Traditional vs. Online Shopping

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THE WORLD IS CHANGING

Much has been written about the death of store based retailing, as we know it, to be replaced by shopping on the Internet. However, it is the subject of Electronic Retailing, and specifically Electronic Home Shopping, in the business to consumer sector that is resulting in widely varying estimates on the likelihood and pace of this next evolution in retailing.

The traditional view suggests that this form of retailing will have little more impact than that currently achieved by existing mail and telephone retailing, which in most advanced nations achieves only a 5% share of total retailing. The traditional view also suggests that shopping from home over the Internet will reduce consumers to socially inactive "mouse potatoes" who lose all form of human contact

WHAT IS E-TAILING?

E-tailing is the selling of retail goods on the Internet. Short for "electronic retailing" and used in Internet discussions as early as 1995, the term seems an almost inevitable addition to e-mail, e-business, and e-commerce.

To fully define and understand e-commerce some more consideration must be given to traditional commerce. Traditional commerce involves more than just selling an item. The traditional sales cycle could be described in the following way. To meet the needs of the marketplace, business design and manufacture new products, market their products, distribute them and provide customer support, generating revenue along the way. Customers first identify a need for some product, service or information. Then they must find information about the product, fined retailers who sell the product and make comparisons before a sale is finalized. There are also a lot of post purchase practices which companies engage in, for example, customer support opinion and surveys

1997 was the year in which e-tailing begun to work for some major corporations and smaller entrepreneurs. Dell Computer reported multimillion-dollar orders taken at its Web site. The success of Amazon.com hastened the arrival of Barnes and Noble's e-tail site. Concerns about secure order taking receded. 1997 was a year in which Auto-by-Tel reported that they had sold their millionth car over the Web. CommerceNet / Nielsen Media reported that 10 million people had made purchases on the Web. And Jupiter research predicted that e-tailing would grow from $2 billion in 1997 to $37 billion by 2002.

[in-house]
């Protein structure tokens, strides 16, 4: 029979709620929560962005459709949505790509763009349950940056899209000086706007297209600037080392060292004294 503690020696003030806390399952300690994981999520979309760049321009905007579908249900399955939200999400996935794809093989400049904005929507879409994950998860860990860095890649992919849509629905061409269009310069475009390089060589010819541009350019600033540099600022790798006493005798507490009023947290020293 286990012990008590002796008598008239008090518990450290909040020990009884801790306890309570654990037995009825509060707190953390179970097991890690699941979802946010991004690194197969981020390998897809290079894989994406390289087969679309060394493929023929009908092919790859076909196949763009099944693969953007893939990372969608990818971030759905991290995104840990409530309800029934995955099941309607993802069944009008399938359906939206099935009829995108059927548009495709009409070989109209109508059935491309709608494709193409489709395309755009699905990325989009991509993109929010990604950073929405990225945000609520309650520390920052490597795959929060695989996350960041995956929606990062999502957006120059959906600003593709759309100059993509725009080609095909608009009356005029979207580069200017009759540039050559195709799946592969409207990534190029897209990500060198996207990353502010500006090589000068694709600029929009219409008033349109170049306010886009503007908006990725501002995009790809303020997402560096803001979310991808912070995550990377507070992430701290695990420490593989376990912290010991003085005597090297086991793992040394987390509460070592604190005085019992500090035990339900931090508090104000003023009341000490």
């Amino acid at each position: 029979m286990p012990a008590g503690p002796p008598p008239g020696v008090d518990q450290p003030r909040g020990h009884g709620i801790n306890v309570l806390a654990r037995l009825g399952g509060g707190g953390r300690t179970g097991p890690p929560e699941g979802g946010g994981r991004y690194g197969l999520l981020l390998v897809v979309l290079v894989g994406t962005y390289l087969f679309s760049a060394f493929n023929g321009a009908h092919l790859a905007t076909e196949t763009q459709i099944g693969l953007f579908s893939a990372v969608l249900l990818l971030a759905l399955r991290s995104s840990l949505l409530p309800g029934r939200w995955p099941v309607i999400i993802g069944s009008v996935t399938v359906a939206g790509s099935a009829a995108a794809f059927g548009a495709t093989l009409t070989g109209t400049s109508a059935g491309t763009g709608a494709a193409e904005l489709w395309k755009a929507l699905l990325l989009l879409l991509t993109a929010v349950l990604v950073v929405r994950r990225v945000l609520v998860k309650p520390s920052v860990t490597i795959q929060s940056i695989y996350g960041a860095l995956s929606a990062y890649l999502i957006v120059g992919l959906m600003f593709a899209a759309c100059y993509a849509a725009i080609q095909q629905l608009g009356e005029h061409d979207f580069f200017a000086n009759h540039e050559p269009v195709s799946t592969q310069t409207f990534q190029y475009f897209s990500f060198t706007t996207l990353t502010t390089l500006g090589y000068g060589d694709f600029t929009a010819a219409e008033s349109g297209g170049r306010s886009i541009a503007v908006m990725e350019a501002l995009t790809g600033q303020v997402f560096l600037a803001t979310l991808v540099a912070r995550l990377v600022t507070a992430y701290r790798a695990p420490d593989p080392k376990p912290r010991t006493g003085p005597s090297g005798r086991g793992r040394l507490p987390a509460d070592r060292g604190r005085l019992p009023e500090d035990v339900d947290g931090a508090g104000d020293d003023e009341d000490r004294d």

The future prospects for e-tailing have resulted in the development of a number of software tools for creating online catalogs and managing the business connected with doing e-tailing. A new trend is the price comparison site that can quickly compare prices from a number of different e-tailers and link you to them.

Since e-tailing is growing rapidly and more people are turning to buy things through the internet, I am going to experience both online shopping and traditional retail shopping at Body Shop and to contract the difference between consumer's perspective and the professional buyer's perspective.

ONLINE SHOPPING EXPERIENCE

The easier way to find a web-site address is to look under a search engine like Yahoo, About.com or many others.. Since the name "Body Shop" is quite common on the net, it took me sometime to find out the exact web address. The first page that comes to the screen is their big log and company name. The screen then disappeared in about five seconds and brings you to another page with all their news and current products. Surprisingly, they do not sell individual products online but only gift pack and these kinds of gift packs are not available in their store. In another words, the merchandise they have online are totally different than those are in the store.

Since Valentine is coming, the company is promoting different Valentine's gift pack on their web-site. Different gift packs are showing on the web page and a larger picture of each individual gift pack item can also be found. Descriptions are placed next to each...
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